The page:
TORONTO, Dec. 12, 2013 (GLOBE NEWSWIRE) -- Recycling of plastic carry-out shopping bags is locally available to 93 percent of the Canadian population according to a new study prepared for the Canadian Plastics Industry Association (CPIA). Canadians can recycle their plastic carry-out shopping bags either through their municipal collection programs or at retail store locations in their communities across Canada.
Also, over 60 percent of Canadian residents can recycle other types of plastic bags and flexible plastic over wraps in their municipal recycling programs, according to the recently released study "Canadian Population Access to Recycling of Plastic Shopping Bags and Other Polyethylene Plastic Film in Canada", prepared by Canadian based company, CM Consulting.
The study identifies around 550 municipalities across Canada that collect the shopping bag. Most of these also accept the broader stream of plastic bags and over wraps: dry-cleaning bags, newspaper bags, bread bags, produce bags, sealable food storage bags, wraps around paper products (napkins, paper towels, diapers, bathroom tissue), and case wrap from bulk beverages and foods.
In addition, an extensive network of around 1,200 retail drop-off locations across Canada collect plastic carry-out shopping bags for recycling, most being at major grocery chains and mass merchandisers. On this basis, it was determined that the majority of Canadians – 83 percent – live near a store that accepts plastic carry-out shopping bags in their community.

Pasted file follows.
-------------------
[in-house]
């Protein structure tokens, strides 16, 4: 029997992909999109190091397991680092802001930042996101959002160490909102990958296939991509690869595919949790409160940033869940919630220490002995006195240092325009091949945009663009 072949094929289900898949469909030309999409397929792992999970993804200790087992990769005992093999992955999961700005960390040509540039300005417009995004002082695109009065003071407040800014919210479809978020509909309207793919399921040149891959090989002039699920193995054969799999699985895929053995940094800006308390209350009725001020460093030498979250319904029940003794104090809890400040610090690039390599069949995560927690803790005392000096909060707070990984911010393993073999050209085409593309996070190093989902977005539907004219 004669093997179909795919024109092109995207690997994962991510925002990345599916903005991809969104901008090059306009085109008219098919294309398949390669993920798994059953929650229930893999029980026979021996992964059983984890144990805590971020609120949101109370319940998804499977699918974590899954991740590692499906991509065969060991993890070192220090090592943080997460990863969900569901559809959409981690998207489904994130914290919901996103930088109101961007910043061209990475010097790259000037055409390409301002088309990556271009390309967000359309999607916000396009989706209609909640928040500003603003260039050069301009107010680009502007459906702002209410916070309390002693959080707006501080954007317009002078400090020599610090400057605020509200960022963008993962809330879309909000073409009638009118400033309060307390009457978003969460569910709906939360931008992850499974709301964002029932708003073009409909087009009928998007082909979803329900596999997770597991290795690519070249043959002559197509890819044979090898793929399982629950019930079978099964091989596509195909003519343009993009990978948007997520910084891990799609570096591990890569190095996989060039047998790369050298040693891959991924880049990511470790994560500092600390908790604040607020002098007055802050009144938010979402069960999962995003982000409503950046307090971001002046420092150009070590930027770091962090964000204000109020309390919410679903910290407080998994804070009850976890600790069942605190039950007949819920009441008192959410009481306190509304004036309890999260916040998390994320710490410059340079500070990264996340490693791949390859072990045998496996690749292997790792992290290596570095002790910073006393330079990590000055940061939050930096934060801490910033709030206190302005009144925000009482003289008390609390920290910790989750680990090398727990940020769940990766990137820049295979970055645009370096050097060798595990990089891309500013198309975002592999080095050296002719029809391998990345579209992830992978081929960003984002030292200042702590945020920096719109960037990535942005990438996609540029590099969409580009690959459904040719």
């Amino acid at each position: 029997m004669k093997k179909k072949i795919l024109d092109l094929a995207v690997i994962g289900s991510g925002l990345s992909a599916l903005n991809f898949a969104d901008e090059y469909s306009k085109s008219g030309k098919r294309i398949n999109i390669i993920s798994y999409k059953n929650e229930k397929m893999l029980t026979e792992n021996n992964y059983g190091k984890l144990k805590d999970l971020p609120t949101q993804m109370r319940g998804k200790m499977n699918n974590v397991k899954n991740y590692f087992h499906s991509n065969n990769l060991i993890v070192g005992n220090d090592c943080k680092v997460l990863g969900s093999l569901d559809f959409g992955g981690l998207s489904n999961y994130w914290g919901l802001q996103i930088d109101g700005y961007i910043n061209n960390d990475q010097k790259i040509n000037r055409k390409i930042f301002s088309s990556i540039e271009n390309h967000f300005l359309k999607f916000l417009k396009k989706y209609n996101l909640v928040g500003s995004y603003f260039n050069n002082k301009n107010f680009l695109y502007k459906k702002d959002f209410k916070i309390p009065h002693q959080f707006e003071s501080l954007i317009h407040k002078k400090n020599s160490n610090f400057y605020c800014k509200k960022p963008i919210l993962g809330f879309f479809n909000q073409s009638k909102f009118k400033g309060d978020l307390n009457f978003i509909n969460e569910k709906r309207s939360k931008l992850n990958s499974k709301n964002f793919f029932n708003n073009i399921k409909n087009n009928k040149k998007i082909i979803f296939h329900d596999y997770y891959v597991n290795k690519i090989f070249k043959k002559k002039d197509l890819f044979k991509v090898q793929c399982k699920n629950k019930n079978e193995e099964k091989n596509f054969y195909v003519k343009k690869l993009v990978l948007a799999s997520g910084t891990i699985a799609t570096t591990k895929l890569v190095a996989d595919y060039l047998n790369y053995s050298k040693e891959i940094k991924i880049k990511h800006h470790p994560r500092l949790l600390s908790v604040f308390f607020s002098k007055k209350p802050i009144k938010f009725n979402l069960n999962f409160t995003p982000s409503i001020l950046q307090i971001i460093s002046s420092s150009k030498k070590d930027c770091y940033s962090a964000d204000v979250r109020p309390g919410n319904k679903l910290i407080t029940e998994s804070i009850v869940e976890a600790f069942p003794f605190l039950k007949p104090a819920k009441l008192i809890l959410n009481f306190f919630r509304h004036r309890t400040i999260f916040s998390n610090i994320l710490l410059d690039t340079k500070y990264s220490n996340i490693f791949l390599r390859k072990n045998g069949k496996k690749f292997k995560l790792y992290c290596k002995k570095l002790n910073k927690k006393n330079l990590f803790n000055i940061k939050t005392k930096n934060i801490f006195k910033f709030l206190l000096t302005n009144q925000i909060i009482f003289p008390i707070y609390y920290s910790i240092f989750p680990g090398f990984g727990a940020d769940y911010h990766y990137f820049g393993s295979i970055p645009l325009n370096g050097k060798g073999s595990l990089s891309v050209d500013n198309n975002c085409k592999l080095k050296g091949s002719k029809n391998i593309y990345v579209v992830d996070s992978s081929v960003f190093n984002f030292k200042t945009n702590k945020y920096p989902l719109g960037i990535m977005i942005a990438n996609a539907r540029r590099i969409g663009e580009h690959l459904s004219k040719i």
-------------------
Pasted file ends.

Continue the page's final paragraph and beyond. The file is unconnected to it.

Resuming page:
"Plastic bags and over wraps are a valuable resource and easily recycled after use. We see an opportunity to grow the recycling network and we look forward to further working with all stakeholders to increase consumer recycling access for the broad stream of polyethylene bags and overwraps," said Cathy Cirko, VP of the CPIA.
"Regardless of where you recycle, the CPIA encourages consumers to make sure bags and wraps are free of any food residues and are clean and dry. The best recycling method is to place items in a plastic shopping bag and tie handles when full. Recycling closes the loop as bags and wraps can be made into new bags, plastic decking and other household items," commented Carol Hochu, President, CPIA.
Canadians can find locations to recycle either plastic bags or the broader bag and overwrap stream, by going to: http://www.plastics.ca/Recycling/PlasticBags/index.php.
CONTACT: Darlene Gray, CPIA, firstname.lastname@example.org
Source:Canadian Plastics Industry Association